Spark definitely gives us that professional edge to rise above the others in the quest for sponsorship and get our case heard. When you’re looking for a multimillion pound budget, that is all important.
What do you like (or love!) about Spark?
Using Spark allows us to project our experiences in exciting, interesting and creative ways and is logical and functional without being overly complicated to use. It is really easy to produce excellent, engaging content and to levels that can be almost infinitely deep.
What other tools have you used to get the word out about your project? What have you found to be most effective and why?
It is my heartfelt desire to tell the world about what we are doing and involve as many people as possible and I’m constantly looking for innovative ways of portraying our endeavours on social media, our websites, and through our media partners, traditional media as well as new methods such as digital billboard networks. We are even building a complex of 3 igloo-like inflatable structures, placed in a high visitor position in central London for the duration of the expedition to unveil the story in as near-live capacity as possible, to provide a visitor experience and to tell the stories of our sponsors involvement, as well.
We’re also blessed by having the whole project beautifully and cinematically filmed by the new but very well founded indie, Three Wise Monkeys, for a feature documentary, which will appear in cinemas and at film festivals and there is the possibility of major a TV series, for broadcast. So, Spark sits beautifully amongst our array of tools for reaching the globe!
Your next expedition will cover more than 800 miles to a region called the Northern Pole of Inaccessibility. What was the inspiration for this ambitious and historic trek and what sort of data are you hoping to collect?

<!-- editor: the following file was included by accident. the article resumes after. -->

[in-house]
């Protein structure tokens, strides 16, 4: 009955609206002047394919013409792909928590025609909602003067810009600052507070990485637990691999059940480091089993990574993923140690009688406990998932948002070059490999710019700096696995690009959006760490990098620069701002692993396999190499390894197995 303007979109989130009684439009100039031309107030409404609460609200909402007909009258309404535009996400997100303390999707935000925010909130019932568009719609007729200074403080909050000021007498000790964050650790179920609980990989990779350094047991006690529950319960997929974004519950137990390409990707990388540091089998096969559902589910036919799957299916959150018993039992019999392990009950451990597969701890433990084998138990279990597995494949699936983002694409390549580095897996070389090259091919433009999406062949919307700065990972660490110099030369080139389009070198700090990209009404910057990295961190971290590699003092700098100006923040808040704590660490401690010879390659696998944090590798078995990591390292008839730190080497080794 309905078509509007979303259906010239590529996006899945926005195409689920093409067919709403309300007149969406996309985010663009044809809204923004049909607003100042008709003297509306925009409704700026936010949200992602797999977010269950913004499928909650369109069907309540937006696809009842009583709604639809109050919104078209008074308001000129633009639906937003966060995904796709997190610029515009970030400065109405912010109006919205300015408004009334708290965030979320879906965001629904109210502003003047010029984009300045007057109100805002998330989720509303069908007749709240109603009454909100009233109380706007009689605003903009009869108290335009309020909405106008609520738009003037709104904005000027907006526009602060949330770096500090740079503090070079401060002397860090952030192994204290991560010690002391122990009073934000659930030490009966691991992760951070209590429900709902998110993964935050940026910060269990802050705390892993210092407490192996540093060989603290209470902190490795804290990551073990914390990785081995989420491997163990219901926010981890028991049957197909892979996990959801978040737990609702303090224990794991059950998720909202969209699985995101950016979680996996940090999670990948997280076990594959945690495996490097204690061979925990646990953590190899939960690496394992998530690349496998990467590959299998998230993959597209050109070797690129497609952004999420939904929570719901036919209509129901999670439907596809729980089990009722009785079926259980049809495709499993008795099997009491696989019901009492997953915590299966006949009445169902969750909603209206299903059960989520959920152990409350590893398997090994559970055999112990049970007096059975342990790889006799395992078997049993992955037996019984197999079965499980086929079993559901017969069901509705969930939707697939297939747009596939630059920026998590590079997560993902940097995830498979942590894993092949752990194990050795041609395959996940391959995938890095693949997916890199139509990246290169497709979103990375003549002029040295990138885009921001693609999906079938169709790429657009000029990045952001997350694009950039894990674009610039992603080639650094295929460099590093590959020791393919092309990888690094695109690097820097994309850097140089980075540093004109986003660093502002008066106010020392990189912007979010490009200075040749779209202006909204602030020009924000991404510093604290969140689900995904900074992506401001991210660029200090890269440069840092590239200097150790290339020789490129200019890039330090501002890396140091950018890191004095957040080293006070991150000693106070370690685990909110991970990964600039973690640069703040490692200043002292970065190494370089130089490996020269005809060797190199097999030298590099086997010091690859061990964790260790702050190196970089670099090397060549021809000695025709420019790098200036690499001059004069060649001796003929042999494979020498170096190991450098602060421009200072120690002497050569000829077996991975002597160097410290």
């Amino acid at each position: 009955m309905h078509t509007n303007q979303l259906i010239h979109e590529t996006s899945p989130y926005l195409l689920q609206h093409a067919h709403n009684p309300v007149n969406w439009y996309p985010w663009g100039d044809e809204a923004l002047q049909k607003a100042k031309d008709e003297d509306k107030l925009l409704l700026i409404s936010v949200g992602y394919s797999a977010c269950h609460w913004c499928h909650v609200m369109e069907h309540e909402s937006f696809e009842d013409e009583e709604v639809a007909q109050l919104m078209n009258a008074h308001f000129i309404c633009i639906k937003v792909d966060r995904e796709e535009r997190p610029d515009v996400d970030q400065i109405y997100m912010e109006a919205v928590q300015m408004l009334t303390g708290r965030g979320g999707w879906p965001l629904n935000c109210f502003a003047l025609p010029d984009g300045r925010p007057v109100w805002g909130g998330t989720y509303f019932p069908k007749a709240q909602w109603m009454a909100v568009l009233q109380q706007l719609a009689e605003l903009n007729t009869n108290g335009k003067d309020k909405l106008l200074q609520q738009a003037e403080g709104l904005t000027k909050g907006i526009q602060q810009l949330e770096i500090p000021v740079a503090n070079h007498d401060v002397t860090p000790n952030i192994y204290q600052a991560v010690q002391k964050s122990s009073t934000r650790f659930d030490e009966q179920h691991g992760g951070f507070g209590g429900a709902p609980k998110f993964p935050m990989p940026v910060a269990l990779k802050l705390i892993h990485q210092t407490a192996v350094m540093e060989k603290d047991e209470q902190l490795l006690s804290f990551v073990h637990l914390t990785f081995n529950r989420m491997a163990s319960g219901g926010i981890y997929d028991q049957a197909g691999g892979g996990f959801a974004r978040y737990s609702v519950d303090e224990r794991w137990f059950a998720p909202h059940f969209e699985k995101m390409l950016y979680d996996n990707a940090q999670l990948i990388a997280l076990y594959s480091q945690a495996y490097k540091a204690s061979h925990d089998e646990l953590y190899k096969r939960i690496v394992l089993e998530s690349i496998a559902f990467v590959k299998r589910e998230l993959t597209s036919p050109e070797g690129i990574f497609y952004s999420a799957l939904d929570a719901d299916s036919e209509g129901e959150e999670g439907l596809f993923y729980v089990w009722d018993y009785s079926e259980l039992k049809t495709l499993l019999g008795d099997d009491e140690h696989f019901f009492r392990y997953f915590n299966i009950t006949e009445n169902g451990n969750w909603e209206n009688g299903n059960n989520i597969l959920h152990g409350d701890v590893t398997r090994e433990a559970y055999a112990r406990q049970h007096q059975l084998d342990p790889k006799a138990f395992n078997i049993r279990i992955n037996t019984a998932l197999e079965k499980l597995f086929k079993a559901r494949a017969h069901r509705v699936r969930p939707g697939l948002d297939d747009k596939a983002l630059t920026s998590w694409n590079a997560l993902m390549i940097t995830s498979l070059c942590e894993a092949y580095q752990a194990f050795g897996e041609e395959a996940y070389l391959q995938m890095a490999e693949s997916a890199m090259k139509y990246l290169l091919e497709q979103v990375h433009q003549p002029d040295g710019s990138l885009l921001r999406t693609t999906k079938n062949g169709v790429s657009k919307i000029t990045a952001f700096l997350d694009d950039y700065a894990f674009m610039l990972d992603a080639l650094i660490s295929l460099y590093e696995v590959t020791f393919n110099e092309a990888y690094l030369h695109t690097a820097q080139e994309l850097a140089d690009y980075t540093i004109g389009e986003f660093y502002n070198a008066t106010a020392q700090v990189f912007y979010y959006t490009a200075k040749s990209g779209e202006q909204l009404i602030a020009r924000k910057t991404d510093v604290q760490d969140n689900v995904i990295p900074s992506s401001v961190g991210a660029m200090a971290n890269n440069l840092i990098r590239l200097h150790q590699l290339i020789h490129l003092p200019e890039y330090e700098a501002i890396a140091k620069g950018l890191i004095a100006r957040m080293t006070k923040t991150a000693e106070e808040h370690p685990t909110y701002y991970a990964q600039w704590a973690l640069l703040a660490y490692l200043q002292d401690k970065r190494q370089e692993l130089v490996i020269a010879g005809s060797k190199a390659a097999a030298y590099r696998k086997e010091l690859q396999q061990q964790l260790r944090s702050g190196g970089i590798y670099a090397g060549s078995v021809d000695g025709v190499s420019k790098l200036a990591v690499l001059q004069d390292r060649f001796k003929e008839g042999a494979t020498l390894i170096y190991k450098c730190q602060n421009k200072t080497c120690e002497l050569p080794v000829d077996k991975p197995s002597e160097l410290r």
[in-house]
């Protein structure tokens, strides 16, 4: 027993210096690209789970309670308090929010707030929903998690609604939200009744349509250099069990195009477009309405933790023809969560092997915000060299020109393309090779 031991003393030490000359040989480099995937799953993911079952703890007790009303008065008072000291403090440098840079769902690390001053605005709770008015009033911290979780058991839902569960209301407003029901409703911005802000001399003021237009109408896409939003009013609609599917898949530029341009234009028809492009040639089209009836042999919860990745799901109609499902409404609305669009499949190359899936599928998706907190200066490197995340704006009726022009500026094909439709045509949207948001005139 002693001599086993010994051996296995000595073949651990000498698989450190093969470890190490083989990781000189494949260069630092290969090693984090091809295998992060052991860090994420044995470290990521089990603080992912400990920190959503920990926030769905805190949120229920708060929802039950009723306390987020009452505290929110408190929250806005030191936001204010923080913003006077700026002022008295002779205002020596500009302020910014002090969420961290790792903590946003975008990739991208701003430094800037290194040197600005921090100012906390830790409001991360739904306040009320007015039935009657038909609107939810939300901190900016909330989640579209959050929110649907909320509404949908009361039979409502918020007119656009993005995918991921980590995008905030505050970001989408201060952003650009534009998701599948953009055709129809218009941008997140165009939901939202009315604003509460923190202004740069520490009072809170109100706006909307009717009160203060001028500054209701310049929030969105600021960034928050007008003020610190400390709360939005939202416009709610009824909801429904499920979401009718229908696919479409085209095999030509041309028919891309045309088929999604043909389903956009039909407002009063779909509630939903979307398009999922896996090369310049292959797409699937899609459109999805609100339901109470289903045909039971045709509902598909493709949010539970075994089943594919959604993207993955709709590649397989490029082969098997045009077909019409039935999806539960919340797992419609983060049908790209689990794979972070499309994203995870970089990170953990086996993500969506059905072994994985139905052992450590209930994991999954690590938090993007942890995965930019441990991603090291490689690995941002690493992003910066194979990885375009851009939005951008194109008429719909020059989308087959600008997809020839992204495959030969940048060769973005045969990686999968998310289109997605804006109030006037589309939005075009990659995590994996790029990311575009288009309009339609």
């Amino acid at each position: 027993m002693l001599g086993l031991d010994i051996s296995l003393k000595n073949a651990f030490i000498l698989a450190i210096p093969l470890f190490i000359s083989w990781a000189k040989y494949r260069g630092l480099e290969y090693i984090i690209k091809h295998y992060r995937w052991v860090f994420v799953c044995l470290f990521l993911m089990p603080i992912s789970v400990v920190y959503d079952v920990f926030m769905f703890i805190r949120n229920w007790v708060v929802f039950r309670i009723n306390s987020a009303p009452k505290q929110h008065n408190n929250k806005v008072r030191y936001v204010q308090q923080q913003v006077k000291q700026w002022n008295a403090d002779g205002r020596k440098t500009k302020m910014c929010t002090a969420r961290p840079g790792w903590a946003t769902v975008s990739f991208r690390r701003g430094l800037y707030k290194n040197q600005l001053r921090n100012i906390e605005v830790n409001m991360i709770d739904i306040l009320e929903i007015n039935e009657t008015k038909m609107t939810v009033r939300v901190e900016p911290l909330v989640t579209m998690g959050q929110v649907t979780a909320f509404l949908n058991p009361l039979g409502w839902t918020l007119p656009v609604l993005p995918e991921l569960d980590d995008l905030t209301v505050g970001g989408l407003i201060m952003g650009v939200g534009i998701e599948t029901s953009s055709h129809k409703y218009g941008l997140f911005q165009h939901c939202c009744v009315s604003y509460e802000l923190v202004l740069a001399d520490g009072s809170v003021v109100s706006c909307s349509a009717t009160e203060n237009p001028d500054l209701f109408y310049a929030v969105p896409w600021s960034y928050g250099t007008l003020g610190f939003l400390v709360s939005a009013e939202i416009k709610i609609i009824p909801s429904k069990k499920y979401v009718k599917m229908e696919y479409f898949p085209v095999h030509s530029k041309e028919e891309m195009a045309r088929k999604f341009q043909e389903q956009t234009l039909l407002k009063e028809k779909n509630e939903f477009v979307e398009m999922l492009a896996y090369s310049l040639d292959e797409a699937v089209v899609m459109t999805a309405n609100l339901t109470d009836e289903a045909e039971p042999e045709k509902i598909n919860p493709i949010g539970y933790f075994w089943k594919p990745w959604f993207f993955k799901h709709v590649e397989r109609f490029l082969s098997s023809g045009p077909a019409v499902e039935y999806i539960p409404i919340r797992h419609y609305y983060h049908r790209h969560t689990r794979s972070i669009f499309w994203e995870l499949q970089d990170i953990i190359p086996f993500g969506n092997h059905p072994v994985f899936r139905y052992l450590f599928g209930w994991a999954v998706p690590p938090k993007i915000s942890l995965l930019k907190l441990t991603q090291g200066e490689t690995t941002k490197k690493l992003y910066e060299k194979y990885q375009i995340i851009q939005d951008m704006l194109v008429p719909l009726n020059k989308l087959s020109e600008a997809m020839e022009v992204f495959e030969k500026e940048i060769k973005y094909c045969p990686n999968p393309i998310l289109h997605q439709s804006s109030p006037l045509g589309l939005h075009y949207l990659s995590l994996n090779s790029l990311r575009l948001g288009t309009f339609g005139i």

I came across a book that talked about the Arctic Pole (its other name) and realized I had never heard of it. So after huge amounts of research, I found that it had never been reached and therefore stood as the last true world first in polar expeditionary terms. That doesn’t really float my boat but as a pragmatist, it gave me a hook to attract the media and therefore corporate sponsors.
I’ve never been accused of lacking ambition so I set about creating what should, I hope, be the most important expedition of our time with leading scientists ground-breaking technologies such as airships, innovative storytelling and ordinary everyday people.
How are you and your team preparing?
The people involved in Ice Warrior are all-important to me, and the reason I bother to train novices. It is wholly fulfilling to see people develop and grow into better people as a result of exposure to Mother Nature. To think that I have played a tiny part in that process makes my life seem worthwhile (sounds corny but ‘tis true!). Currently we have bricklayers, bankers, vets, vegans, actors, technologists, entrepreneurs, civil servants, engineers, scientists and unemployed people. Disparate groups brought together with a common goal that work incredibly hard to form the high-performing cohesive teams necessary to face the extreme conditions. Some have never even camped out and through extensive, comprehensive, and intensive training they end up being competent polar explorers.
See what it’s like to train to be an Ice Warrior:
What have you learned through Ice Warrior that you wish more people knew about when it comes to climate change and/or the state of the natural world?
I’ve learned how incredibly complex the earth’s interactions are, how little we know and how important it is to invest more time, effort, and money in finding out and applying our intelligence and our technologies to help us survive.
I wished more people would realize that, as humans, we are as vulnerable and fragile as any other species on Earth and as such can just as easily be wiped out. I think the problem we face is much bigger than politics, much more important than commerce and absolutely down to us as individuals to sort it out. No matter how we use and abuse it, the planet will survive but will we?
Do you plan to use Spark to tell the story of #lastpole? How can people follow along on your adventure?
Absolutely and in all its grief and glory. The trials, tribulations, emotional ups and downs, successes and failures, triumphs and troughs. It will all be told in the best fashion we can find and you can follow, help and get involved by visiting www.lastpole.co.uk or www.ice-warrior.com and signing up.